Screening raises several issues pertaining to confidentiality. If information is gathered on sensitive problems, particularly intimate partner violence, it is prudent to assess the problem privately, without the child or partner present. Women may be understandably reluctant to disclose violence in the presence of others, and there is the risk of aggravating the situation. Children may be later coerced to report on what was said during the visit. A child who is present when a parent denies ongoing violence may learn to keep all maltreatment secret. There is also an issue of documentation, given that the partner may have access to the child’s medical record. One approach is to place sensitive information in a separate section of the chart or in a separate, linked chart.


If screening identifies possible risk factors, there is a need for further assessment. It is also important to assess protective factors, which are also crucial in considering the overall situation. Pediatricians can conduct brief assessments to guide the initial management. For example, the initial screen may identify a parent with depressive symptoms. A brief assessment should focus on priority issues such as whether there is a concern regarding suicide, whether the person is currently receiving therapy, and whether the person is interested in receiving help. This assessment could lead to various recommendations depending on illness severity and available resources: Care should be sought immediately in an emergency department, with a mental health professional, or with the parent’s own primary care provider. The brief assessment can be performed by the pediatrician or by another clinical staff member, such as a social worker.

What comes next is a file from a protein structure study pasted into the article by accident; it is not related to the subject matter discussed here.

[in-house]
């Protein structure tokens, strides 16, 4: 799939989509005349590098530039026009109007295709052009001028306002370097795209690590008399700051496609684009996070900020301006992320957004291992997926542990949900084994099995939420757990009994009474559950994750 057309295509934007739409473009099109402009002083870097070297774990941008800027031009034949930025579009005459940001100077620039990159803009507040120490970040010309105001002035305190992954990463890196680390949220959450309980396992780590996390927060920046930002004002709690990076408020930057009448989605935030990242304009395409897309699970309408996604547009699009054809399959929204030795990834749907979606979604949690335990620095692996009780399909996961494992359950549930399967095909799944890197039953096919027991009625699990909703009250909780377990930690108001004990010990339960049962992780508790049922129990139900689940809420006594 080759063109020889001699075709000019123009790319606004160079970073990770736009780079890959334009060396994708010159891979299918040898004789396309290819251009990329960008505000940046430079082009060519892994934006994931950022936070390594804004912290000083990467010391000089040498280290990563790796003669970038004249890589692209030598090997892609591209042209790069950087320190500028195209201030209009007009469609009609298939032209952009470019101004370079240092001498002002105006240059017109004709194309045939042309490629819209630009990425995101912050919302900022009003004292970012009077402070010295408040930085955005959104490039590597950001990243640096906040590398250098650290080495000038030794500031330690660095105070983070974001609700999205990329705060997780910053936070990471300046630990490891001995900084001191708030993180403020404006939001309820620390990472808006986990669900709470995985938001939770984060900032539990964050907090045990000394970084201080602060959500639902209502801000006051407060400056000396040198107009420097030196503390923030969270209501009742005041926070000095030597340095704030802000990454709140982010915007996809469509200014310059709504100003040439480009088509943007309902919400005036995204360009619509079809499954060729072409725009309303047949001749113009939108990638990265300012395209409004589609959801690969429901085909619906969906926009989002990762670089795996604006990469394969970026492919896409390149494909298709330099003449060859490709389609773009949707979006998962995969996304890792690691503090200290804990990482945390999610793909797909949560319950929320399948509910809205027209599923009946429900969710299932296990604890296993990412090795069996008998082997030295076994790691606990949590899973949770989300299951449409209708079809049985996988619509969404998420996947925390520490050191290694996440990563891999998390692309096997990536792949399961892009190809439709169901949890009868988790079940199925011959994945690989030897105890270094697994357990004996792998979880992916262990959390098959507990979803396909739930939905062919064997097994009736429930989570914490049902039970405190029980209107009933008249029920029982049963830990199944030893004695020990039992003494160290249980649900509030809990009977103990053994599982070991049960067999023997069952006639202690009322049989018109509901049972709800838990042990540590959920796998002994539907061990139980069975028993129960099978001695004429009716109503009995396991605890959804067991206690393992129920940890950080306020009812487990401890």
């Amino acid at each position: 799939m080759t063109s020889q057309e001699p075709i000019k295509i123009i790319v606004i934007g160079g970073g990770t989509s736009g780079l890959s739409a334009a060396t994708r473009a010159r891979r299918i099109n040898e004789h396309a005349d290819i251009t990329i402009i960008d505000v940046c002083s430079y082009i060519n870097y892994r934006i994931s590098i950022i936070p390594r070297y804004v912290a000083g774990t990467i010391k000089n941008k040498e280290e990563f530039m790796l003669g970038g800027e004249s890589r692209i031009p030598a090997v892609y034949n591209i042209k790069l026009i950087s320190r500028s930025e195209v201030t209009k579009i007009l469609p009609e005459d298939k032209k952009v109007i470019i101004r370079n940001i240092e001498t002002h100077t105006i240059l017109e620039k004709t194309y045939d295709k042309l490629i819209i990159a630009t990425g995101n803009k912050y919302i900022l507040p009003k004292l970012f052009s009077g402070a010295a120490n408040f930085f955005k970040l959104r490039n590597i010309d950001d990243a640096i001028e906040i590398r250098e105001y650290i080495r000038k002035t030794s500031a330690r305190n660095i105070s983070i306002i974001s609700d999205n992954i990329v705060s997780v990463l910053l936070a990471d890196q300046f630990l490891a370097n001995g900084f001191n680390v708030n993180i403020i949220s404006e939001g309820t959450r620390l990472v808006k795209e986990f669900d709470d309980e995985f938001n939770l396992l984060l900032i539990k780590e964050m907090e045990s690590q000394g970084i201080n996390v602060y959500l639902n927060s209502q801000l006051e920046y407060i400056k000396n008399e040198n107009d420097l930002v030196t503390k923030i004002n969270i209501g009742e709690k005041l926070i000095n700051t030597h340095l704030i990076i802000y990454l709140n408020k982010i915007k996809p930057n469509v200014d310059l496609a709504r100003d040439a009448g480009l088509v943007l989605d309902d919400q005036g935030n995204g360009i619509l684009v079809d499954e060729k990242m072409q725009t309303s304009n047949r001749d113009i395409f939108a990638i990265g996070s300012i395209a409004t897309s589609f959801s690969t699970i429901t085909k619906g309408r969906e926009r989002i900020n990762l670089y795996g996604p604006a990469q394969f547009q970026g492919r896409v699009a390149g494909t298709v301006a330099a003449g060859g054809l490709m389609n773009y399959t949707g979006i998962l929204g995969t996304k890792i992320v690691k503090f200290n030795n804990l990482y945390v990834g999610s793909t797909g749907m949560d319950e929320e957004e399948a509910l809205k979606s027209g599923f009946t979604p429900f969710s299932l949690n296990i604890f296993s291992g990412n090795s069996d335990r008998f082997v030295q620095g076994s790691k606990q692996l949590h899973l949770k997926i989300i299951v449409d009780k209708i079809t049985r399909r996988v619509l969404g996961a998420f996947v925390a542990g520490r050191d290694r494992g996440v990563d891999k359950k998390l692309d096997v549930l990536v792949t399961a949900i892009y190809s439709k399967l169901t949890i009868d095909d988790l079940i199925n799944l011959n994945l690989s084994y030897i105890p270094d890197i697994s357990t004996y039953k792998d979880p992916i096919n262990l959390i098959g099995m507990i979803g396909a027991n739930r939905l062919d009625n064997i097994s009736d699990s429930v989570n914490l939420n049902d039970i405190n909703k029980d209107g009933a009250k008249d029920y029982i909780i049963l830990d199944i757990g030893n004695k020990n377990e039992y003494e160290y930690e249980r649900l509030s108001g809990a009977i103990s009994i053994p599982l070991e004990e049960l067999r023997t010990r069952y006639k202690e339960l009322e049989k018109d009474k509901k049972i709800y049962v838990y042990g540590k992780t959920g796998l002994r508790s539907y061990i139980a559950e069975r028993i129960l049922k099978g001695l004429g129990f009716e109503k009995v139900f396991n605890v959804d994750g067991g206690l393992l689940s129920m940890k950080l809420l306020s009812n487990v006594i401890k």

Many families have more than one problem, increasing their risk of child abuse or neglect. Further assessment of one problem may reveal other problems. Ideally, a comprehensive assessment is done, probably by a social worker or another community resource, to understand the family’s needs and strengths. This more comprehensive understanding is key to intervening appropriately. It is also important to know what interventions have been tried, including those by the pediatrician and with what results. Finally, there is a need to estimate the risks and the prospects for intervening successfully. Risk factors for maltreatment are further discussed in Chapter 35.


A critical criterion for screening is that the person benefits from having a problem recognized. It follows that after screening and a brief assessment, there may be a need for further evaluation and intervention. In some instances, pediatricians can provide education and guidance, such as helping a parent manage the child’s challenging behaviors or supporting a parent suffering an emotional loss. Alternatively, an office social worker or psychologist may play this role. In other instances, such as intimate partner violence or substance abuse, pediatricians serve primarily as “gate keepers” by facilitating referrals—a potentially pivotal role.